December 2002
Volume 43, Issue 13
ARVO Annual Meeting Abstract  |   December 2002
Effect of Different Soft Contact Lens Materials on the Tear Film
Author Affiliations & Notes
  • L Thai
    Department of Vision Sciences Glasgow Caledonian University Glasgow United Kingdom
  • MG Doane
    Schepens Eye Research Institute Harvard Medical School Boston MA
  • A Tomlinson
    Department of Vision Sciences Glasgow Caledonian University Glasgow United Kingdom
  • Footnotes
    Commercial Relationships   L. Thai, None; M.G. Doane, None; A. Tomlinson, None.
Investigative Ophthalmology & Visual Science December 2002, Vol.43, 3083. doi:
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      L Thai, MG Doane, A Tomlinson; Effect of Different Soft Contact Lens Materials on the Tear Film . Invest. Ophthalmol. Vis. Sci. 2002;43(13):3083.

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      © ARVO (1962-2015); The Authors (2016-present)

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Abstract: : Purpose: This study measured evaporation rate, thinning characteristics, and lipid layer changes in the pre-lens tear film (PLTF) associated with wearing of different soft contact lens materials, in an attempt to determine the biocompatibility of the material with the PLTF. Methods: 20 habituated contact lens wearers wore 5 different soft materials in a random order on the left eye, at visits separated by at least 24 hours. The soft contact lens materials were polymacon (Optima 38), omafilcon A (Proclear Compatibles), phemfilcon A (DuraSoft 2), balafilcon A (PureVision) and etafilcon A (Acuvue). Tear film evaporation rate was measured by a modified Servo Med evaporimeter and tear thinning time (TTT) by HirCal grid. Tear film structure and thinning were recorded dynamically with a Doane tear film video interferometer and graded according to a new system developed in the study. Baseline measurements were taken of the pre-corneal tear film (PCTF) before lens insertion and for the pre-lens tear film (PLTF) data, 30 min after commencing lens wear. Results: No statistically significant differences were found for any of the baseline (PCTF) data. There was also no significant difference in evaporation rate change (ANOVA) and in TTT (Friedmann) between the 5 contact lenses. In the PLTF quality grading, omafilcon A had significantly more stable grades than polymacon (Friedmann, p=0.01) and phemfilcon A (p=0.012). In PLTF observation of tear thinning and elimination rate, there was a significantly slower effect (better grade) observed for etafilcon A than polymacon (p=0.001). There was no significant difference in the overall PLTF wettability grading between any of the lenses worn. Conclusion: Generally, all soft contact lens materials significantly affect tear physiology by increasing the evaporation rate and decreasing TTT. The surface wettability of all contact lens materials was essentially the same irrespective of the special surface treatments. Only in PLTF quality and in PLTF elimination rate were differences found from the conventional low water content materials; omafilcon A was better in PLTF quality and etafilcon A had slower PLTF elimination rate.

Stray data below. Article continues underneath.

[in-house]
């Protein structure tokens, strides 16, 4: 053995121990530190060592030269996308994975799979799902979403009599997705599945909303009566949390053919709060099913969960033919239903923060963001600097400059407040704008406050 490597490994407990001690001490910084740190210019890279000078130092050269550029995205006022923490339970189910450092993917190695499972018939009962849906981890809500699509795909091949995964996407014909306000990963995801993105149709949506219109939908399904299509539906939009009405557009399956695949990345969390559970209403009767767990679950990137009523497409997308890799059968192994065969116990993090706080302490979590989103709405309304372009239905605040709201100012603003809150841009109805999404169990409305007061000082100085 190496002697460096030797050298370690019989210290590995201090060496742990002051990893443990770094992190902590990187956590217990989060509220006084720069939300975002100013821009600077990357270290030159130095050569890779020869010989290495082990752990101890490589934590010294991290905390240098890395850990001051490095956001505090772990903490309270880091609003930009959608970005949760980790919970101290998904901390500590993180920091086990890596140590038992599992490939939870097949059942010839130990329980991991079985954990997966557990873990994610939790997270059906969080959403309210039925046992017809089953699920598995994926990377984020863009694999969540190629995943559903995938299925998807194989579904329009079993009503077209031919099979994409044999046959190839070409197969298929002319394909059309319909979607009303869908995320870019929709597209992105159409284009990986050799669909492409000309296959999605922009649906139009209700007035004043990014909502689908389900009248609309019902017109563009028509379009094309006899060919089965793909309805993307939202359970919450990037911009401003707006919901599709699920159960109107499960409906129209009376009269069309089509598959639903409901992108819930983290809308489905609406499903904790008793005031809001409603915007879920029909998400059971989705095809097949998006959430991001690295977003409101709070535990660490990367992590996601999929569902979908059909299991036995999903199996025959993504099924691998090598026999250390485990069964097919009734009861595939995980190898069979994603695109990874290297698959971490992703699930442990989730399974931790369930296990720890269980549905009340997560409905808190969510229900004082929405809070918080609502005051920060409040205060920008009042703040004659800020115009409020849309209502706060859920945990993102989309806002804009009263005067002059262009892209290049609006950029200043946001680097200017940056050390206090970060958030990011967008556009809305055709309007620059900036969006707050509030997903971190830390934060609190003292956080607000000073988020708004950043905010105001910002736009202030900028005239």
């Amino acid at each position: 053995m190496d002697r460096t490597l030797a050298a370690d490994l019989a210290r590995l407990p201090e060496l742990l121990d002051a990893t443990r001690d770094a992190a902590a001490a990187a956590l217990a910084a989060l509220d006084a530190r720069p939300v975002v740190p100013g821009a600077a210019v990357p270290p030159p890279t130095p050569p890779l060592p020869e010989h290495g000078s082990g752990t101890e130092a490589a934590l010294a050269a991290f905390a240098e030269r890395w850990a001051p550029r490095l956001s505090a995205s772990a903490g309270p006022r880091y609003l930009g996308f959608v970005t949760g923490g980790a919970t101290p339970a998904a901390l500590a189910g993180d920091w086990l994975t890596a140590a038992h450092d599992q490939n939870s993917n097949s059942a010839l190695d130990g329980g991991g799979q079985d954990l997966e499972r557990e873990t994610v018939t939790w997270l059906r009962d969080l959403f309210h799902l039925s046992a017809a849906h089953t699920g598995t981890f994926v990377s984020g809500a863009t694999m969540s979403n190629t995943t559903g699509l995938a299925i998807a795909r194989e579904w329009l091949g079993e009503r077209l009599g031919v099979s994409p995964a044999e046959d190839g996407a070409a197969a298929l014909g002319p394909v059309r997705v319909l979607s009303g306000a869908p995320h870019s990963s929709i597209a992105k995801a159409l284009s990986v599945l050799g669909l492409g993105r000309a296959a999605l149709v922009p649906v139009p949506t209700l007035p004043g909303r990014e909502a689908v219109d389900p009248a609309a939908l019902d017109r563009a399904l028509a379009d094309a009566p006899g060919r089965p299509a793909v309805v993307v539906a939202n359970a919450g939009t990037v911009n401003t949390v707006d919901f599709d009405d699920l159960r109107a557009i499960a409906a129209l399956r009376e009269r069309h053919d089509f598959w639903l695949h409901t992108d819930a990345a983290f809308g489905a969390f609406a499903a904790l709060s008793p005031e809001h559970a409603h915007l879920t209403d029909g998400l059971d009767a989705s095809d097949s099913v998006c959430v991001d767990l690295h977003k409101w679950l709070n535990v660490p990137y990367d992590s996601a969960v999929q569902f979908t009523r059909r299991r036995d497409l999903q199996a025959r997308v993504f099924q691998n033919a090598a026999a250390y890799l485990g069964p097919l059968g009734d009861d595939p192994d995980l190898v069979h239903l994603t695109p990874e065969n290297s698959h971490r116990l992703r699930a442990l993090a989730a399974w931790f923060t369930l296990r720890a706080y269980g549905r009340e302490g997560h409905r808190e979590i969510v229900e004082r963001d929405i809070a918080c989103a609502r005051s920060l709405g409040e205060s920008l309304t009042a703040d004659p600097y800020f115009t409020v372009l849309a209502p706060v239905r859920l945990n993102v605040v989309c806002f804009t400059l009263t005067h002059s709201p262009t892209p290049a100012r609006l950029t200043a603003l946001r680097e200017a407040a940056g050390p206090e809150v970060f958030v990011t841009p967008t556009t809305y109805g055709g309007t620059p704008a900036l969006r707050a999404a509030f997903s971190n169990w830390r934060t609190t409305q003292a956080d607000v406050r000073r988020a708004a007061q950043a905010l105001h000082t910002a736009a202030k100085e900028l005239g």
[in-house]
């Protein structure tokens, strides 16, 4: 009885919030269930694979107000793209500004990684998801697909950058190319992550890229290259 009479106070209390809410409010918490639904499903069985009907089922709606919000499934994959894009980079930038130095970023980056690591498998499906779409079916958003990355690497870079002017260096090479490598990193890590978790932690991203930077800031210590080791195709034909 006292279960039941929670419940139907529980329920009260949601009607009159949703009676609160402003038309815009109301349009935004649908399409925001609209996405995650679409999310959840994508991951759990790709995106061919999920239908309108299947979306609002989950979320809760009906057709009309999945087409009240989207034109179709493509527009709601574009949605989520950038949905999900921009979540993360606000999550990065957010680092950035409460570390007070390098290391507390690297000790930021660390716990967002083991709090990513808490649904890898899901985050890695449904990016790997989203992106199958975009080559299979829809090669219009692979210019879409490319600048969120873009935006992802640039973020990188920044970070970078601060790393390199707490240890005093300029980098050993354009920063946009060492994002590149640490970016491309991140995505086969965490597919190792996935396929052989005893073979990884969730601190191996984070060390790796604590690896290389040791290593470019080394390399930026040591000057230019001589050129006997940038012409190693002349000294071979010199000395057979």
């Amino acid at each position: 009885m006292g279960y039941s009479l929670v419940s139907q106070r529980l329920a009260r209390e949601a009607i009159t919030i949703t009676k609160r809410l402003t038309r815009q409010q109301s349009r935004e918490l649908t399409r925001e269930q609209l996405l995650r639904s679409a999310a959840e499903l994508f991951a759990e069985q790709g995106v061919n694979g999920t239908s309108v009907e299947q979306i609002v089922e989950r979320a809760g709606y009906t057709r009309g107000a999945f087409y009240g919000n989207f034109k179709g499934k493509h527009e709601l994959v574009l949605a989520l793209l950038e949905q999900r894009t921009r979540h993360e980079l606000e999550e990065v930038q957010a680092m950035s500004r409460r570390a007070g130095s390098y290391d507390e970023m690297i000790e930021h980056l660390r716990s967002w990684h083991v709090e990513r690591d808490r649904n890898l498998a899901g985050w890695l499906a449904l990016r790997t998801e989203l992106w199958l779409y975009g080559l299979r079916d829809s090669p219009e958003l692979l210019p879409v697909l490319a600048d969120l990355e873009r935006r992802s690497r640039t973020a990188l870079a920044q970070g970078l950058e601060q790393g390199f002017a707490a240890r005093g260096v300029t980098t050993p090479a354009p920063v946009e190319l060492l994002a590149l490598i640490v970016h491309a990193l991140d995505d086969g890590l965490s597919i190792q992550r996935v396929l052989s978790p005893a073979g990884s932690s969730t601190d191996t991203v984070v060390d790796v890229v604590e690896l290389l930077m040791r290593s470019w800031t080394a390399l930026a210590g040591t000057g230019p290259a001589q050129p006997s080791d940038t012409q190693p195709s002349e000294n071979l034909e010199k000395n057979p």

Keywords: 367 contact lens • 376 cornea: tears/tear film/dry eye 

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